Most smartphone makers now claim that the cameras on their premium devices are a good as professional cameras.
Considering how many top smartphones are now priced around or above R11 000, it can be considered a plus that they include increasingly more powerful and quality driven cameras that are simple enough for the average user to master.
Some smartphone camera features come standard and help users set up stellar shots automatically. Other features may have to be activated, but are typically easy to access within a phone's camera app. These are the camera features on your high-end smartphone that make you feel like a professorial photographer when you get that perfect shot:
Depending on the device, the two lenses on a dual-camera setup can have different functions. Some devices, such as the iPhone 7 Plus, iPhone 8 Plus, and iPhone X, have one wide-angle lens and one telephoto lens. The former allows for wider shots, while the latter allows for a sharper, optical zoom rather than the digital zoom found standard on most cameras.
Other devices, such as the Huawei Mate 10, have one RGB color lens and one monochrome lens. The former allows for greater depth and color accuracy in color photos and the latter allows for sharper and more detailed black-and-white photos.
Manufacturers have been expanding the aperture on smartphones for several years in an effort to improve mobile photography. Aperture refers to how wide a camera lens can open to allow in more light. More light taken in by the lens means a more accurate, more detailed, and more colorful photo. Wide aperture on a camera especially helps to capture better shots in low-light settings.
High dynamic range (HDR) modes on smartphone cameras lets you capture quality photos with a number of tweaks for improvement, including controlled motion blur and highlights, noise reduction and brightened shadows, among others.
HDR essentially composites several shots into one image for the ideal photo — the resulting images often have very striking color details.HDR settings are common for taking photos of the sky and various outdoor, nature shots. HDR is often also used for better night photography or capturing images in darkly-lit areas. The feature is typically easy to find on the main screen of a camera app and many smartphones come with auto-HDR already set.
Optical image stabilisation (OIS) is so common on smartphones today that manufacturers are even dabbling with OIS for video. Many may not know that the feature is often standard on their device, but it helps limit the amount of visible motion captured in a photo. Several manufacturers continue to improve OIS on mobile cameras so users are more likely to get the ideal shot the first time.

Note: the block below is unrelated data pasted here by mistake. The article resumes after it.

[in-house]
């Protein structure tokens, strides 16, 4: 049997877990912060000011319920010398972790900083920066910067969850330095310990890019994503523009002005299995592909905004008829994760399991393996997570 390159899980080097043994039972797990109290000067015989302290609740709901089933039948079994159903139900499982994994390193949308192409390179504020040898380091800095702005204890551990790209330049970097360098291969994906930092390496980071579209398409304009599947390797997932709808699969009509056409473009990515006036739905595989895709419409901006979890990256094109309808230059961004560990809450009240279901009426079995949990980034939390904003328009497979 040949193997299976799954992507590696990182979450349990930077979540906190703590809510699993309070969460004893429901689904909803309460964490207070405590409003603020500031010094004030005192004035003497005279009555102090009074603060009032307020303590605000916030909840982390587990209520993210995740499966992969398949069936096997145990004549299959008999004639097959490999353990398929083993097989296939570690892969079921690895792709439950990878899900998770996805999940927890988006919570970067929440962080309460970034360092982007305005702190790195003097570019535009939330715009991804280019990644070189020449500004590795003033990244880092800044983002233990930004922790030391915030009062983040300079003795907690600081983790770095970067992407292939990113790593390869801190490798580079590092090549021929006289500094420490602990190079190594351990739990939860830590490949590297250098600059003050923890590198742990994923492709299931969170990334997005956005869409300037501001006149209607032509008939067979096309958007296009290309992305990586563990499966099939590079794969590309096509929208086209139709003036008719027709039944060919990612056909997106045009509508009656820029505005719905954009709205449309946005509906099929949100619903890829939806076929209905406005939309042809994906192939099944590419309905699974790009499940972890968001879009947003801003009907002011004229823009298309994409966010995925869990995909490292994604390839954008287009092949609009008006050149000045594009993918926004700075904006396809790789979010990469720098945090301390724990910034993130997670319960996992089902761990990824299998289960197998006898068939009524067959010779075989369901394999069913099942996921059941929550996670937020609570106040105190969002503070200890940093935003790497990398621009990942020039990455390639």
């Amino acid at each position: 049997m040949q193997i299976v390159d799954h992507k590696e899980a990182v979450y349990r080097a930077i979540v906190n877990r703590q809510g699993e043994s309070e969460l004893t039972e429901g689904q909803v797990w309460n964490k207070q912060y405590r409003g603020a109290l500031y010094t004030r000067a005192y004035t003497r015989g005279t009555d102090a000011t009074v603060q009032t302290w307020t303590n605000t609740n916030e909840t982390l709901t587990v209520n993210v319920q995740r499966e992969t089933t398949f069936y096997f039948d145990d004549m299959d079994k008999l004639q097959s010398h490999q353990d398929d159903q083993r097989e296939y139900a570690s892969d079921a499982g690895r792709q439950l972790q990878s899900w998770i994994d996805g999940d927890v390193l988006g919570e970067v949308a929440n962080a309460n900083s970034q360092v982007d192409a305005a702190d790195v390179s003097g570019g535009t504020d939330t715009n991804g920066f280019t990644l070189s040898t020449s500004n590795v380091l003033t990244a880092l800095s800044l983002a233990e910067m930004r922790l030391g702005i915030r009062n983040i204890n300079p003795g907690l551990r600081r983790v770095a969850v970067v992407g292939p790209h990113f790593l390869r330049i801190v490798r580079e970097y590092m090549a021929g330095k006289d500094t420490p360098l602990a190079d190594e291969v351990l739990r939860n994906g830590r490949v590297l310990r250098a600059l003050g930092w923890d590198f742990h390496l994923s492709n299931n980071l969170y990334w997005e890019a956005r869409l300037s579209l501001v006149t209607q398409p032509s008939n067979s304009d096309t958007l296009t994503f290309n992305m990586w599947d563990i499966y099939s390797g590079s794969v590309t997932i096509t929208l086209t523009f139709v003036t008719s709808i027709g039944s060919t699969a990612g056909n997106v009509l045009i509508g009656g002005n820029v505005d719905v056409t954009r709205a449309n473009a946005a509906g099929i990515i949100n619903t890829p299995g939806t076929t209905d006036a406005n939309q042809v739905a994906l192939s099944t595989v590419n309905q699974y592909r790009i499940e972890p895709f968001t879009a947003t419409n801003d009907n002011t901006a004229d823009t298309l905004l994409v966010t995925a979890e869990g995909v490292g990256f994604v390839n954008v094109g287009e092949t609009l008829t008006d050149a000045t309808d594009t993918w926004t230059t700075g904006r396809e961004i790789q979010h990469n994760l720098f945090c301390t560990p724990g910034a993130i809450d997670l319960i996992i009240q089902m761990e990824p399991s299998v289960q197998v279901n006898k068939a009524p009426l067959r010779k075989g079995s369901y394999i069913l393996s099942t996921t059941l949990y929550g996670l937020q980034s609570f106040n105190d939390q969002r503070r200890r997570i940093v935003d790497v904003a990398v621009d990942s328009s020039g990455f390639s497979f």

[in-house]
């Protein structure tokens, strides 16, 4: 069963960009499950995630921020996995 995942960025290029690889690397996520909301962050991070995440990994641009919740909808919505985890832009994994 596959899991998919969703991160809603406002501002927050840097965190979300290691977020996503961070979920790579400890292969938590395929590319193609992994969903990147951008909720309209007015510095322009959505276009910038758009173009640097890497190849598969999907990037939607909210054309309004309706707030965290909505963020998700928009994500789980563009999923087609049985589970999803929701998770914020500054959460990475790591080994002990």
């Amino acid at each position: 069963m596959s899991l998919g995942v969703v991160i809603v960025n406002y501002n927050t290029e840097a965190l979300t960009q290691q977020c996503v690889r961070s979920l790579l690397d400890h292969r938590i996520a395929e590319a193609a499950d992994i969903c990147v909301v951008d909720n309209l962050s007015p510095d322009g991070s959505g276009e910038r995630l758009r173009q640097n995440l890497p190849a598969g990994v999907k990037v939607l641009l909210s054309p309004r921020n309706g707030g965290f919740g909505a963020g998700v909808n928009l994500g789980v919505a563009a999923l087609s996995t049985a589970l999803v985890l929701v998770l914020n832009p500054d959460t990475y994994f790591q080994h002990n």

Another feature trend that has been gaining traction on smartphones is high-resolution video, which allows smartphones to record video and playback video in resolutions similar to those seen on high-resolution television sets or on professional video cameras. Many smartphones including flagships by Apple, Samsung, Sony, and others can record and playback video in 4K (3,840 x 2,160) resolution.
Autofocus may be one of the most common features on smartphone cameras these days, but many users may never realize how the feature can save a photo.
The three most common types of autofocus on cameras include contrast detection autofocus, laser autofocus, and phase detection autofocus. Smartphones often have a combination of these technologies, if not all three.
- Contrast detection autofocus is best for still photography, and pays attention to how much light and dark there is in a photo so that all shade aspects come out sharp.- Laser autofocus is best for quick snaps where the user doesn't have a lot of time to steady the camera. It uses infrared lasers to calculate the distance between the subject and the camera, instantaneously focusing the camera for a photo.
- Phase detection autofocus will continuously refocus a shot until the user feels comfortable capturing the photo.
Many smartphone photographers may leave their flash option off only to fumble to turn it on while in a limited-light setting. However, most cameras have an auto-detection flash option, which will only utilise flash in settings where it's needed, such as darkly lit-party or a night event. The flash icon of a lightning bolt next to the "A" in the photo above is the auto-detection flash option. Many may not know why it's included among the flash settings, but now you know.
Filters may seem like a camera option for Instagram or Snapchat, but they now often come standard on many smartphone cameras as well. Filters can alter the camera settings for various modes like aged photos, vivid colors, sepia shots, or monochrome images, among many. Using a stock filter may give photographers the feel they're looking for in their image before its even taken.
Portrait mode is the photography effect every high-end smartphone manufacturer seems to be copying these days. While portrait mode can refer to a number of effects, it primarily describes the bokeh effect in the mobile photography world. Bokeh causes images to have a sharp foreground subject and a blurred background and is considered very artistic. Some manufacturers like Apple are working to expand their portrait-mode effect options to an include a number of image styles commonly used in professional photography, like stage lighting and portrait lighting.
Burst mode is a fun and often-forgotten camera feature that could make the average smartphone photographer feel like the paparazzi. Many smartphones allow users to take a rapid succession of photos simply by holding the capture button for an extended period. Samsung devices, for example, allow users to take 100 photos in a single burst shot. One advantage of burst mode is being able to select your favorite shot out of a group. With burst shot, users can also loop images together to create animations.